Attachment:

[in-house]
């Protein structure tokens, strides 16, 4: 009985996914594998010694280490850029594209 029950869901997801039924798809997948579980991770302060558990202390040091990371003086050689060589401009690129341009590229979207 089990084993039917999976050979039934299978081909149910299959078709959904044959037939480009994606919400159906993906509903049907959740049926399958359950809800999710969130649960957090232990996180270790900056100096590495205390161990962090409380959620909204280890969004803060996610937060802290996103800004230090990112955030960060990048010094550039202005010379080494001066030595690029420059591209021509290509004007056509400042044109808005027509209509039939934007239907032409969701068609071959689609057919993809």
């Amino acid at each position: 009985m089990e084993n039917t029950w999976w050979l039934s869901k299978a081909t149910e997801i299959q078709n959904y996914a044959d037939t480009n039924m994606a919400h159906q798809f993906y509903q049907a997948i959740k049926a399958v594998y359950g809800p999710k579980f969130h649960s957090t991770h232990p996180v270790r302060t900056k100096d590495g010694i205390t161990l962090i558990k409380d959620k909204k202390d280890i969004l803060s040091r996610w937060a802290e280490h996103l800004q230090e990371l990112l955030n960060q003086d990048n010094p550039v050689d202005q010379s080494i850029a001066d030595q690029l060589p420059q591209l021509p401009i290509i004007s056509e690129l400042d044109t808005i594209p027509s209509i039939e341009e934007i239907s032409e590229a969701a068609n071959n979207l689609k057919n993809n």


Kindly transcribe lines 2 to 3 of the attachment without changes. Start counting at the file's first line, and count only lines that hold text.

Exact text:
């Protein structure tokens, strides 16, 4: 009985996914594998010694280490850029594209 029950869901997801039924798809997948579980991770302060558990202390040091990371003086050689060589401009690129341009590229979207 089990084993039917999976050979039934299978081909149910299959078709959904044959037939480009994606919400159906993906509903049907959740049926399958359950809800999710969130649960957090232990996180270790900056100096590495205390161990962090409380959620909204280890969004803060996610937060802290996103800004230090990112955030960060990048010094550039202005010379080494001066030595690029420059591209021509290509004007056509400042044109808005027509209509039939934007239907032409969701068609071959689609057919993809």
């Amino acid at each position: 009985m089990e084993n039917t029950w999976w050979l039934s869901k299978a081909t149910e997801i299959q078709n959904y996914a044959d037939t480009n039924m994606a919400h159906q798809f993906y509903q049907a997948i959740k049926a399958v594998y359950g809800p999710k579980f969130h649960s957090t991770h232990p996180v270790r302060t900056k100096d590495g010694i205390t161990l962090i558990k409380d959620k909204k202390d280890i969004l803060s040091r996610w937060a802290e280490h996103l800004q230090e990371l990112l955030n960060q003086d990048n010094p550039v050689d202005q010379s080494i850029a001066d030595q690029l060589p420059q591209l021509p401009i290509i004007s056509e690129l400042d044109t808005i594209p027509s209509i039939e341009e934007i239907s032409e590229a969701a068609n071959n979207l689609k057919n993809n």